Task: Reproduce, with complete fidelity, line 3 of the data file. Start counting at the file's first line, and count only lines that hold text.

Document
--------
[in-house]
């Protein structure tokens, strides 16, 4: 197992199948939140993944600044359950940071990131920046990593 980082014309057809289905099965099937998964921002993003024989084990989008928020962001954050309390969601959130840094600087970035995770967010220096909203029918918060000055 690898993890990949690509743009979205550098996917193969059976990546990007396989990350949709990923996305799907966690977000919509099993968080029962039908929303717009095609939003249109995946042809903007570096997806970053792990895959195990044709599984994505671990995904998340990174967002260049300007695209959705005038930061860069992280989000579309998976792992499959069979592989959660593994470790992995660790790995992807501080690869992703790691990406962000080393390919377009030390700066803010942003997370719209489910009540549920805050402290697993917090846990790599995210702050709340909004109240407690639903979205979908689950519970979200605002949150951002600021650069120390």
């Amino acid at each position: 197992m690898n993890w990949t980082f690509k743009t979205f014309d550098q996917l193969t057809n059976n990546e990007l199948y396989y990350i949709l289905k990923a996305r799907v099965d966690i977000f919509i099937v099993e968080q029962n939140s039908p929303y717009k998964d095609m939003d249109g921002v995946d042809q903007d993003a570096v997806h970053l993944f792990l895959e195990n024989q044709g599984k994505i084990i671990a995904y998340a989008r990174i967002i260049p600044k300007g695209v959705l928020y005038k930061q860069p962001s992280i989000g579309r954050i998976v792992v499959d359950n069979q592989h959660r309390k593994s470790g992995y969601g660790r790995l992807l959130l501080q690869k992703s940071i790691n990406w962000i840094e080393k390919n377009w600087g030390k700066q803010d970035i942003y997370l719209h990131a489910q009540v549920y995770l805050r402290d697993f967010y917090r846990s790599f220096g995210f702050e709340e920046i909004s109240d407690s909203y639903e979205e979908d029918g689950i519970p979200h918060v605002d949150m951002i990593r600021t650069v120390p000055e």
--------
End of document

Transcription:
């Amino acid at each position: 197992m690898n993890w990949t980082f690509k743009t979205f014309d550098q996917l193969t057809n059976n990546e990007l199948y396989y990350i949709l289905k990923a996305r799907v099965d966690i977000f919509i099937v099993e968080q029962n939140s039908p929303y717009k998964d095609m939003d249109g921002v995946d042809q903007d993003a570096v997806h970053l993944f792990l895959e195990n024989q044709g599984k994505i084990i671990a995904y998340a989008r990174i967002i260049p600044k300007g695209v959705l928020y005038k930061q860069p962001s992280i989000g579309r954050i998976v792992v499959d359950n069979q592989h959660r309390k593994s470790g992995y969601g660790r790995l992807l959130l501080q690869k992703s940071i790691n990406w962000i840094e080393k390919n377009w600087g030390k700066q803010d970035i942003y997370l719209h990131a489910q009540v549920y995770l805050r402290d697993f967010y917090r846990s790599f220096g995210f702050e709340e920046i909004s109240d407690s909203y639903e979205e979908d029918g689950i519970p979200h918060v605002d949150m951002i990593r600021t650069v120390p000055e």